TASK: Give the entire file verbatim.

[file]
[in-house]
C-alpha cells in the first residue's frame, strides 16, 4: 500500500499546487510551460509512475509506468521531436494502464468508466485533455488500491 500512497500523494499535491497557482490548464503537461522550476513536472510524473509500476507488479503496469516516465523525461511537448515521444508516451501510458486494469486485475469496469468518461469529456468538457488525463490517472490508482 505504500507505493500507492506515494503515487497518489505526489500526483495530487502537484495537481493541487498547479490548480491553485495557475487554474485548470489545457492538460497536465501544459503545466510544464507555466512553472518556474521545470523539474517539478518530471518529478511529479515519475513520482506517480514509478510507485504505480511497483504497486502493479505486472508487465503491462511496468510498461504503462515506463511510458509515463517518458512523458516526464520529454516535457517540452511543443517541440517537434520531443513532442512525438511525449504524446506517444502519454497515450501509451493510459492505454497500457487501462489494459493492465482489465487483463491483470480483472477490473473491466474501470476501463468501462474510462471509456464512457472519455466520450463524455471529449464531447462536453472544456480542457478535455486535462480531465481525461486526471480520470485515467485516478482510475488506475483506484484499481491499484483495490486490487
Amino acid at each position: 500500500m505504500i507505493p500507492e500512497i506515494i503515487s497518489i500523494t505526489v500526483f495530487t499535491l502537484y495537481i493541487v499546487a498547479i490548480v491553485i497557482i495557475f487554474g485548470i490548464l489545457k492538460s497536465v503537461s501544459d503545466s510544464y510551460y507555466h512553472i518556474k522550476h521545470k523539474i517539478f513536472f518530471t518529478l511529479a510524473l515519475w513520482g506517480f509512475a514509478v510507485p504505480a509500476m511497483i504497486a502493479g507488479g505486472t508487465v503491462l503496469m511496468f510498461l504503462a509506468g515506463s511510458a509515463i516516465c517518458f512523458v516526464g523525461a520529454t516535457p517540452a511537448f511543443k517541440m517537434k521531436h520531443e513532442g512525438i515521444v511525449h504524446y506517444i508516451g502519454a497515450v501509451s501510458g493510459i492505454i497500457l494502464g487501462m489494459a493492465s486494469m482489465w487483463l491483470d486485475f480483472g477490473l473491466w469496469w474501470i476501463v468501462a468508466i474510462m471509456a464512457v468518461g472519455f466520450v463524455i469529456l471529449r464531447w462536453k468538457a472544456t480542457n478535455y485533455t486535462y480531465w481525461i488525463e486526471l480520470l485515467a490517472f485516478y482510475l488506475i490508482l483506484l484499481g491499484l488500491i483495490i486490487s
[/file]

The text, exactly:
[in-house]
C-alpha cells in the first residue's frame, strides 16, 4: 500500500499546487510551460509512475509506468521531436494502464468508466485533455488500491 500512497500523494499535491497557482490548464503537461522550476513536472510524473509500476507488479503496469516516465523525461511537448515521444508516451501510458486494469486485475469496469468518461469529456468538457488525463490517472490508482 505504500507505493500507492506515494503515487497518489505526489500526483495530487502537484495537481493541487498547479490548480491553485495557475487554474485548470489545457492538460497536465501544459503545466510544464507555466512553472518556474521545470523539474517539478518530471518529478511529479515519475513520482506517480514509478510507485504505480511497483504497486502493479505486472508487465503491462511496468510498461504503462515506463511510458509515463517518458512523458516526464520529454516535457517540452511543443517541440517537434520531443513532442512525438511525449504524446506517444502519454497515450501509451493510459492505454497500457487501462489494459493492465482489465487483463491483470480483472477490473473491466474501470476501463468501462474510462471509456464512457472519455466520450463524455471529449464531447462536453472544456480542457478535455486535462480531465481525461486526471480520470485515467485516478482510475488506475483506484484499481491499484483495490486490487
Amino acid at each position: 500500500m505504500i507505493p500507492e500512497i506515494i503515487s497518489i500523494t505526489v500526483f495530487t499535491l502537484y495537481i493541487v499546487a498547479i490548480v491553485i497557482i495557475f487554474g485548470i490548464l489545457k492538460s497536465v503537461s501544459d503545466s510544464y510551460y507555466h512553472i518556474k522550476h521545470k523539474i517539478f513536472f518530471t518529478l511529479a510524473l515519475w513520482g506517480f509512475a514509478v510507485p504505480a509500476m511497483i504497486a502493479g507488479g505486472t508487465v503491462l503496469m511496468f510498461l504503462a509506468g515506463s511510458a509515463i516516465c517518458f512523458v516526464g523525461a520529454t516535457p517540452a511537448f511543443k517541440m517537434k521531436h520531443e513532442g512525438i515521444v511525449h504524446y506517444i508516451g502519454a497515450v501509451s501510458g493510459i492505454i497500457l494502464g487501462m489494459a493492465s486494469m482489465w487483463l491483470d486485475f480483472g477490473l473491466w469496469w474501470i476501463v468501462a468508466i474510462m471509456a464512457v468518461g472519455f466520450v463524455i469529456l471529449r464531447w462536453k468538457a472544456t480542457n478535455y485533455t486535462y480531465w481525461i488525463e486526471l480520470l485515467a490517472f485516478y482510475l488506475i490508482l483506484l484499481g491499484l488500491i483495490i486490487s